Round 8, British Grand Prix, Silverstone


1       Damon Hill (Williams Renault)

2       Jean Alesi (Ferrari)

3       Mika Hakkinen (McLaren Peugeot)

4       Rubens Barrichello (Jordan Hart)

5       David Coulthard (Williams Renault)

6       Ukyo Katayama (Tyrrell Yamaha)

THE first half of the 1994 FIA Formula 1 World Championship ended with a controversial weekend at Silverstone.  On a humid Sunday July afternoon, championship leaders Benetton and Michael Schumacher shot themselves in the foot, opening the door for months of political unrest that the sport quite frankly did not need in such testing times.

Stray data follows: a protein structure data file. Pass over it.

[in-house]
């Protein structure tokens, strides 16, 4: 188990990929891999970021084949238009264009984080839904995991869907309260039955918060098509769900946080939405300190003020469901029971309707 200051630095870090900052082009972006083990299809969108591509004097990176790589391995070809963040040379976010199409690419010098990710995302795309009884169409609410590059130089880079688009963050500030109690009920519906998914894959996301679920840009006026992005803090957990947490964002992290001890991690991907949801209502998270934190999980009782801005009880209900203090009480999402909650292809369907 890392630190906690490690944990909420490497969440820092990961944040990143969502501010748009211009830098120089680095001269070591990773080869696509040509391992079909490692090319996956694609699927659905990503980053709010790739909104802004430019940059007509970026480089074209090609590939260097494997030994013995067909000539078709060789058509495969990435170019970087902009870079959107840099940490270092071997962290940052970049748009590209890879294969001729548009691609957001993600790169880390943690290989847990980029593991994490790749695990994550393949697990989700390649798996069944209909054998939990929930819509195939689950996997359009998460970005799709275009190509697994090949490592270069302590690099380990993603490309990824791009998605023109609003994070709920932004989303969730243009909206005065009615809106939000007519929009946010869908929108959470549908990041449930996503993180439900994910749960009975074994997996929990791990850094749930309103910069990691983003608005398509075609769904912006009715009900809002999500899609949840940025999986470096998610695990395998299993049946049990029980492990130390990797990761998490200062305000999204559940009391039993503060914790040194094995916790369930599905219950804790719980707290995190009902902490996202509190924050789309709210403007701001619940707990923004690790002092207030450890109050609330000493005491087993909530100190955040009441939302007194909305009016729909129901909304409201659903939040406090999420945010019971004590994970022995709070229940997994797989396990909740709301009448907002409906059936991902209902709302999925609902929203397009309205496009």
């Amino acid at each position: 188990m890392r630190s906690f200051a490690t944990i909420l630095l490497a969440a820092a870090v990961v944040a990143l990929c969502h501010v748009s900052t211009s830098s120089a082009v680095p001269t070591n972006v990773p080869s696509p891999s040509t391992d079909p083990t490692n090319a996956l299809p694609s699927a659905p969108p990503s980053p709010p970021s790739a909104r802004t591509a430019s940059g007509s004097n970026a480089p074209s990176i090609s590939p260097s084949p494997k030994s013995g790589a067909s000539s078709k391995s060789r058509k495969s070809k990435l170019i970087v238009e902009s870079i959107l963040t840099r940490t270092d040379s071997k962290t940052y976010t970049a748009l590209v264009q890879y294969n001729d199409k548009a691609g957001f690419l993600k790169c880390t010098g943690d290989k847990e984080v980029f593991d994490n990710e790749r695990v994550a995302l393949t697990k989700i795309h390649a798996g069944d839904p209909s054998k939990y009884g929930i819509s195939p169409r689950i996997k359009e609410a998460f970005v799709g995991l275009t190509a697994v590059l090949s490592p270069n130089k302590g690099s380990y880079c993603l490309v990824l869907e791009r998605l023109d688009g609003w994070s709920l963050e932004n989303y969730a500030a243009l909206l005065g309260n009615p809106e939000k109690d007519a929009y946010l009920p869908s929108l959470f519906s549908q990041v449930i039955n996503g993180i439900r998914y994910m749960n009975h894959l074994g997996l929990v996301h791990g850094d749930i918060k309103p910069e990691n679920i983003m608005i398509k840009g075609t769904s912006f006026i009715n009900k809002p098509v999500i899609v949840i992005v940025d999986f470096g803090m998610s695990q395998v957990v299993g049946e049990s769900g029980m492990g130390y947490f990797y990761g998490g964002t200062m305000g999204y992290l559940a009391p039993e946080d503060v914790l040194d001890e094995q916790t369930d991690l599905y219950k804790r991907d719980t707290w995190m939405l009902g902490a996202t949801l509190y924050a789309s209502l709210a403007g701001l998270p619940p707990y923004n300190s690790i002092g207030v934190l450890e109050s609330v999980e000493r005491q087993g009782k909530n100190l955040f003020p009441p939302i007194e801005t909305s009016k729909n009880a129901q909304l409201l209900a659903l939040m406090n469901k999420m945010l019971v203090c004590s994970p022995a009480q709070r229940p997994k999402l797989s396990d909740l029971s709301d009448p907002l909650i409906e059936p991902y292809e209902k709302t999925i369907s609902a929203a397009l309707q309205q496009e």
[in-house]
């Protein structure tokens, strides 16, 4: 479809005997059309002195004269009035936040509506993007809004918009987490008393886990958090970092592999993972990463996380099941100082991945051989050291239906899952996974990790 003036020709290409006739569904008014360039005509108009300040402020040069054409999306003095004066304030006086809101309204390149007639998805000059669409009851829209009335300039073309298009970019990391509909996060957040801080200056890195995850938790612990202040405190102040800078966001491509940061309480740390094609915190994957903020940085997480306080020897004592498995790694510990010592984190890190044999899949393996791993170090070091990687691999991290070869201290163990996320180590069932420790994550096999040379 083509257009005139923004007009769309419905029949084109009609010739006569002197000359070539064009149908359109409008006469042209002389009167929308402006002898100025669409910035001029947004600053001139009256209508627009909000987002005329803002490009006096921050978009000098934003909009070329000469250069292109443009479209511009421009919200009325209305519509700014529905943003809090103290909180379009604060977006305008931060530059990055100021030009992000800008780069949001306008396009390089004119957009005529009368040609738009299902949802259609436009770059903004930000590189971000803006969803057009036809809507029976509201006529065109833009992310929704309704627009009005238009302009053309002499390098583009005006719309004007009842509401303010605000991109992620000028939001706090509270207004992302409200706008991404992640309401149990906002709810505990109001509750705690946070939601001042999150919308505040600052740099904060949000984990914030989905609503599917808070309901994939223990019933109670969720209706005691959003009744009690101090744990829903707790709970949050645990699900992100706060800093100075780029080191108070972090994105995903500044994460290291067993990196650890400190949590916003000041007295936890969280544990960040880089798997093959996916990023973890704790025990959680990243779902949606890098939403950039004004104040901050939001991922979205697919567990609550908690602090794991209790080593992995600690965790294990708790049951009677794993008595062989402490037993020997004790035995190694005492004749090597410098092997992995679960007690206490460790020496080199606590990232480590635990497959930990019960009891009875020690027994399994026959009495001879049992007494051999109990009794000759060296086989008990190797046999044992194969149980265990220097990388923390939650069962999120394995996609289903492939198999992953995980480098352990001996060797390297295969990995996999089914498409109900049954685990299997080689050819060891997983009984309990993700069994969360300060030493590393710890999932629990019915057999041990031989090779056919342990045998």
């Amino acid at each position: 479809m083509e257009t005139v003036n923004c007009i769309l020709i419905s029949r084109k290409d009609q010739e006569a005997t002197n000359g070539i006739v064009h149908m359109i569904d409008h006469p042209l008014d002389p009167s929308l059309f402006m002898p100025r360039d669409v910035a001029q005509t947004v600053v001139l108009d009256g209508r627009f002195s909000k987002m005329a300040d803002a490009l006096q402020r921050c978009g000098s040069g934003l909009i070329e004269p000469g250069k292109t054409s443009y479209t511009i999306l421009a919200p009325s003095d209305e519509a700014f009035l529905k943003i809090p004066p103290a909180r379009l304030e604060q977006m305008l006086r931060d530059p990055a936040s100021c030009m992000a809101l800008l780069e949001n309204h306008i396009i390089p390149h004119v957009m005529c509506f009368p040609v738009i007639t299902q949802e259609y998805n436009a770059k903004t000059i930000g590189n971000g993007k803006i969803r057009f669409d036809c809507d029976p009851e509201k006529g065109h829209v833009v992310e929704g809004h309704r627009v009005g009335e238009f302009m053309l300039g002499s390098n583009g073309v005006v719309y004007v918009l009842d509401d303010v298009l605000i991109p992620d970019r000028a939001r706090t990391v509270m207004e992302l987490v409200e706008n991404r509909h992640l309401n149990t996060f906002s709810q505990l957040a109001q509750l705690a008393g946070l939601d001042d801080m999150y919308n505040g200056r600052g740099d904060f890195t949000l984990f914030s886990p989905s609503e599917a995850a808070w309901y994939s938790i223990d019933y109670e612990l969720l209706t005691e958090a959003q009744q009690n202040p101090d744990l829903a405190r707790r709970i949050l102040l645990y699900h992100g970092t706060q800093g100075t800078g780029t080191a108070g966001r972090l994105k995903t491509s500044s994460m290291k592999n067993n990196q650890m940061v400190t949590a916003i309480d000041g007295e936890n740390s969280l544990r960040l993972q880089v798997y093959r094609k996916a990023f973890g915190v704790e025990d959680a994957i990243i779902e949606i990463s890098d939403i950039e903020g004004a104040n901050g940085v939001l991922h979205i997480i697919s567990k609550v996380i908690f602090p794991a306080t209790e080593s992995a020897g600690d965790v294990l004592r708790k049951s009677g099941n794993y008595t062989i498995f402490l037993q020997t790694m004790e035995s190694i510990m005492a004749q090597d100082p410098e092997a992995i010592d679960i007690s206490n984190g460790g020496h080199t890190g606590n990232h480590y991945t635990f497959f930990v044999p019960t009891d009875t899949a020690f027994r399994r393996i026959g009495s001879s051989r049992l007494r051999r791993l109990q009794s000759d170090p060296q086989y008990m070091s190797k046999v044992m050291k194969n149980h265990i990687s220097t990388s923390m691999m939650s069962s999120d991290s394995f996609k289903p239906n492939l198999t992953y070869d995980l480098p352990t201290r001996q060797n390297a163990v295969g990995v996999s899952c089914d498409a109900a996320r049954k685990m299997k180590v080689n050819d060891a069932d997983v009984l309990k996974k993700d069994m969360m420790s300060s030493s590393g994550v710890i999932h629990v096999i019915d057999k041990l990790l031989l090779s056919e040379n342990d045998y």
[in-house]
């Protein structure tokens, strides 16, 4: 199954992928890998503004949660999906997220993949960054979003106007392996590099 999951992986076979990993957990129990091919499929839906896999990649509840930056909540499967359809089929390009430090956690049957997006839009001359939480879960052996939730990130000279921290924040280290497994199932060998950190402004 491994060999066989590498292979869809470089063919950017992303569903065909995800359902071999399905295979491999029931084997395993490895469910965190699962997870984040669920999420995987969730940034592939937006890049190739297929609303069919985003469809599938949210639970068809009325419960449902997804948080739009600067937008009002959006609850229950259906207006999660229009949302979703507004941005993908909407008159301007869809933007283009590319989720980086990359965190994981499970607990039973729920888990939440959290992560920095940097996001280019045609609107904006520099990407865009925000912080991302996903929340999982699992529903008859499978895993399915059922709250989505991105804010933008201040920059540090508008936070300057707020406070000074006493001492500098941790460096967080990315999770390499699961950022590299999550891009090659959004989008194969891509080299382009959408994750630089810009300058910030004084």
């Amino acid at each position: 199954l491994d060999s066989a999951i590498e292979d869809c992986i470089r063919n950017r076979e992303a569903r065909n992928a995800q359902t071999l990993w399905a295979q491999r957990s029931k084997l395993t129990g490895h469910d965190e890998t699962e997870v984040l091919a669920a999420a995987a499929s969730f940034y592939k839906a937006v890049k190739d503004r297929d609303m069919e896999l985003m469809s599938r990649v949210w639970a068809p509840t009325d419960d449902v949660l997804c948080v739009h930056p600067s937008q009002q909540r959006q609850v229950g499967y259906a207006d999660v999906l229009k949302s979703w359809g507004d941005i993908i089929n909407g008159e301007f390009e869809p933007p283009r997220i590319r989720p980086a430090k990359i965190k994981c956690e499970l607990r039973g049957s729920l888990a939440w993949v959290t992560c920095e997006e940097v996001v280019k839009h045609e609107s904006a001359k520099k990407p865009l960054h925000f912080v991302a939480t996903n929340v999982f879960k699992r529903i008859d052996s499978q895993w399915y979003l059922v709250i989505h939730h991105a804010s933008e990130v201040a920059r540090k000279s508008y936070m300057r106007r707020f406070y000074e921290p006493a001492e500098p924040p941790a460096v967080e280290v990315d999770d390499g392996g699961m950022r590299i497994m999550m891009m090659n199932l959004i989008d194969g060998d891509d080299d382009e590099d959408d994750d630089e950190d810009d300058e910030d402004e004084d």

Arriving in Northamptonshire, Schumacher had won six of the first seven races and looked a dead cert to be champion.  His cause was aided, when his main protagonist, Damon Hill suffered a freak suspension failure on his first lap in Friday practice.  With royalty such as the Duchess of York and Princess Diana watching amongst the interested onlookers, Saturday’s qualifying turned out to be the most dramatic of the season.  Schumacher held down the fastest time from Friday, but the two Ferrari’s of Gerhard Berger and Jean Alesi launched a stiff challenge the next day.  Fans were gripped by an unlikely prospect of four drivers fighting it out for pole position.  Eventually, Ferrari’s challenge faded when Alesi spun on his final attempt and Berger crunched the pitlane Armco on his exit from the pits.  However, they had both set challenging laps for Hill and Schumacher to try and beat.  Hill went first and set a time of 1 min 21.360 secs, two hundredths of a second faster than Berger.  So, Schumacher had to beat that lap for pole and it looked good, the Benetton B194 was a quarter of a second inside Hill at the second sector timing beam.  However, he lost all the time in a scrappy final sector and Hill took the first celebrations of the weekend, clinching pole by a mere three thousands of a second.